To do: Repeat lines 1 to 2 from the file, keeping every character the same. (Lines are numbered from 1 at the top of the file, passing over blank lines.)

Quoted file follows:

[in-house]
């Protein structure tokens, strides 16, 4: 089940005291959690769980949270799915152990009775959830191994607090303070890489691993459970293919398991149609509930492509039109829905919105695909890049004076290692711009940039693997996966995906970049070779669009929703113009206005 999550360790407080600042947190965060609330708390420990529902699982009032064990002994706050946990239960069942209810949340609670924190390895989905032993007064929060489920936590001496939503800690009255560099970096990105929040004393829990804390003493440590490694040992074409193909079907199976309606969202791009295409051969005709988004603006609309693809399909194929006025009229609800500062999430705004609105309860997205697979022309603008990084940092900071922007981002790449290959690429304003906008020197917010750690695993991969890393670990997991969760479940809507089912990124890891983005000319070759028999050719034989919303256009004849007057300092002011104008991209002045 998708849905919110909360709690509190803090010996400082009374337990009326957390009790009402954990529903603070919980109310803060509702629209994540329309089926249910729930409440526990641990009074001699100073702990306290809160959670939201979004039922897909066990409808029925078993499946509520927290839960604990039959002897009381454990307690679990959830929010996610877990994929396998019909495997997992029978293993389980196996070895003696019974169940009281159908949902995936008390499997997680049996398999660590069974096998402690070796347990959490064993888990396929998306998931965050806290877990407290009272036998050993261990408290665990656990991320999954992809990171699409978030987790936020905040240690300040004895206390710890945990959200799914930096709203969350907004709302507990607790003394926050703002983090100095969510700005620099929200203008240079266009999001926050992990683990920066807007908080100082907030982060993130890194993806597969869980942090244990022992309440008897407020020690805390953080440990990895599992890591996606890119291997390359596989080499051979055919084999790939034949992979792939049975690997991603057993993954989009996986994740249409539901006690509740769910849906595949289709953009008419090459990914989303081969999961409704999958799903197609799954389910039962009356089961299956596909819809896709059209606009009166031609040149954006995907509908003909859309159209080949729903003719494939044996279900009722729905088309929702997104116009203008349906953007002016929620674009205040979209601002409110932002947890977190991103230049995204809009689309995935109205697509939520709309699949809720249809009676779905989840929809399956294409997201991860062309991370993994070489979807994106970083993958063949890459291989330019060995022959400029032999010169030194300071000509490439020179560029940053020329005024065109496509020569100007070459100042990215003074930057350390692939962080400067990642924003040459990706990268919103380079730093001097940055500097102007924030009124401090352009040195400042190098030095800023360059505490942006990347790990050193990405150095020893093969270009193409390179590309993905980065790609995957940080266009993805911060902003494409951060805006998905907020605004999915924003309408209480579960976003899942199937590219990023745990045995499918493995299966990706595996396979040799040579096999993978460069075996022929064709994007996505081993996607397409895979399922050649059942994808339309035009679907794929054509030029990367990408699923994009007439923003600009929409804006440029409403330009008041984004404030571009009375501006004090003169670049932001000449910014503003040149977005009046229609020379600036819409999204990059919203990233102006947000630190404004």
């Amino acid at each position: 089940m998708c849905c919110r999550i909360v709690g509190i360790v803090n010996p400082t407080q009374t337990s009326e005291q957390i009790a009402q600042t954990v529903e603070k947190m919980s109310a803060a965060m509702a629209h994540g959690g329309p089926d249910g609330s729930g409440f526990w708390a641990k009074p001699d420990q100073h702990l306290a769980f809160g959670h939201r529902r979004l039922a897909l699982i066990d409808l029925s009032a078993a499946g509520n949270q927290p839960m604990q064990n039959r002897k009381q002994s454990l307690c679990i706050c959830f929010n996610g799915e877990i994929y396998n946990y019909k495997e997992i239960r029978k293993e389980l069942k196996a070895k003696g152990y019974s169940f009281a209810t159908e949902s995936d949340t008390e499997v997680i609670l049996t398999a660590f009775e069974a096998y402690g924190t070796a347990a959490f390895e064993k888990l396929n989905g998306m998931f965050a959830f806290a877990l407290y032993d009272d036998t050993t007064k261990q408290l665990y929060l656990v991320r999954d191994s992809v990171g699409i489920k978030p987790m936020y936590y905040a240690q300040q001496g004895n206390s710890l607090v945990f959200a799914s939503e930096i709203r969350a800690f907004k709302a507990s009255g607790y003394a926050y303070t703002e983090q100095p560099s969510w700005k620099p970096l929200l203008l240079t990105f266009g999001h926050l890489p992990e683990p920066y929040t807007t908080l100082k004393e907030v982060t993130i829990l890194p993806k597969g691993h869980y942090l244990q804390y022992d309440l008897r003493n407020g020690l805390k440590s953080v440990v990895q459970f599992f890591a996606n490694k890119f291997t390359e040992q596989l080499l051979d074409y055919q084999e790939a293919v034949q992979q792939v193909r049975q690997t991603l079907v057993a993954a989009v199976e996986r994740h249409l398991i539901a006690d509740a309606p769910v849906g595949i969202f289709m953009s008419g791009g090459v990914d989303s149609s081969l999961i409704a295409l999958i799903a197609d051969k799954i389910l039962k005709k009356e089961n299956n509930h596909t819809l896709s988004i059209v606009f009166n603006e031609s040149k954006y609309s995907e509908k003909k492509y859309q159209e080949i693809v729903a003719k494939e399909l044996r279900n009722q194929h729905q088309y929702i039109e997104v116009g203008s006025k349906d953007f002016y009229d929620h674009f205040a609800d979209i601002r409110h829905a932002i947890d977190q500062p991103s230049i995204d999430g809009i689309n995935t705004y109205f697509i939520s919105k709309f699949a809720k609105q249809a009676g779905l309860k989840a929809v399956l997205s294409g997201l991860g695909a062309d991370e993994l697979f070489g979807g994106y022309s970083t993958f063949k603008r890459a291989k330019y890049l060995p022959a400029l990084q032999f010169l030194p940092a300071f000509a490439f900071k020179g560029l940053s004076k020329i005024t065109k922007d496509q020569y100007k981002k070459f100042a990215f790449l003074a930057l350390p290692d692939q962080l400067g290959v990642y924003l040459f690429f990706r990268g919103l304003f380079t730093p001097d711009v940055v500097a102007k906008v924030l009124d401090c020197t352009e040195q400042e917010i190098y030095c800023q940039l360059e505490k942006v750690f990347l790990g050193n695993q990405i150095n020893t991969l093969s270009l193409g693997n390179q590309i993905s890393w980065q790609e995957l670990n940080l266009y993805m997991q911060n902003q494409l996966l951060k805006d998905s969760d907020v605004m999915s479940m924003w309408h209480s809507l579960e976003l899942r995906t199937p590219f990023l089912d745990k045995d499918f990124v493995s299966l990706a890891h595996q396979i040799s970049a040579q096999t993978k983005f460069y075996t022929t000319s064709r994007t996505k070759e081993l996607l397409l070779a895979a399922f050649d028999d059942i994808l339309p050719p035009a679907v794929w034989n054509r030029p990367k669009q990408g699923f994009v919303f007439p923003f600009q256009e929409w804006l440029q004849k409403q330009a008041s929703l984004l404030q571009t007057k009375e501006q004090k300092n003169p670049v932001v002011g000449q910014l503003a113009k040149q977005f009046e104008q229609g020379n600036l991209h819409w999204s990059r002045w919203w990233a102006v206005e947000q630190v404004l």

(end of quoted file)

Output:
[in-house]
């Protein structure tokens, strides 16, 4: 089940005291959690769980949270799915152990009775959830191994607090303070890489691993459970293919398991149609509930492509039109829905919105695909890049004076290692711009940039693997996966995906970049070779669009929703113009206005 999550360790407080600042947190965060609330708390420990529902699982009032064990002994706050946990239960069942209810949340609670924190390895989905032993007064929060489920936590001496939503800690009255560099970096990105929040004393829990804390003493440590490694040992074409193909079907199976309606969202791009295409051969005709988004603006609309693809399909194929006025009229609800500062999430705004609105309860997205697979022309603008990084940092900071922007981002790449290959690429304003906008020197917010750690695993991969890393670990997991969760479940809507089912990124890891983005000319070759028999050719034989919303256009004849007057300092002011104008991209002045 998708849905919110909360709690509190803090010996400082009374337990009326957390009790009402954990529903603070919980109310803060509702629209994540329309089926249910729930409440526990641990009074001699100073702990306290809160959670939201979004039922897909066990409808029925078993499946509520927290839960604990039959002897009381454990307690679990959830929010996610877990994929396998019909495997997992029978293993389980196996070895003696019974169940009281159908949902995936008390499997997680049996398999660590069974096998402690070796347990959490064993888990396929998306998931965050806290877990407290009272036998050993261990408290665990656990991320999954992809990171699409978030987790936020905040240690300040004895206390710890945990959200799914930096709203969350907004709302507990607790003394926050703002983090100095969510700005620099929200203008240079266009999001926050992990683990920066807007908080100082907030982060993130890194993806597969869980942090244990022992309440008897407020020690805390953080440990990895599992890591996606890119291997390359596989080499051979055919084999790939034949992979792939049975690997991603057993993954989009996986994740249409539901006690509740769910849906595949289709953009008419090459990914989303081969999961409704999958799903197609799954389910039962009356089961299956596909819809896709059209606009009166031609040149954006995907509908003909859309159209080949729903003719494939044996279900009722729905088309929702997104116009203008349906953007002016929620674009205040979209601002409110932002947890977190991103230049995204809009689309995935109205697509939520709309699949809720249809009676779905989840929809399956294409997201991860062309991370993994070489979807994106970083993958063949890459291989330019060995022959400029032999010169030194300071000509490439020179560029940053020329005024065109496509020569100007070459100042990215003074930057350390692939962080400067990642924003040459990706990268919103380079730093001097940055500097102007924030009124401090352009040195400042190098030095800023360059505490942006990347790990050193990405150095020893093969270009193409390179590309993905980065790609995957940080266009993805911060902003494409951060805006998905907020605004999915924003309408209480579960976003899942199937590219990023745990045995499918493995299966990706595996396979040799040579096999993978460069075996022929064709994007996505081993996607397409895979399922050649059942994808339309035009679907794929054509030029990367990408699923994009007439923003600009929409804006440029409403330009008041984004404030571009009375501006004090003169670049932001000449910014503003040149977005009046229609020379600036819409999204990059919203990233102006947000630190404004």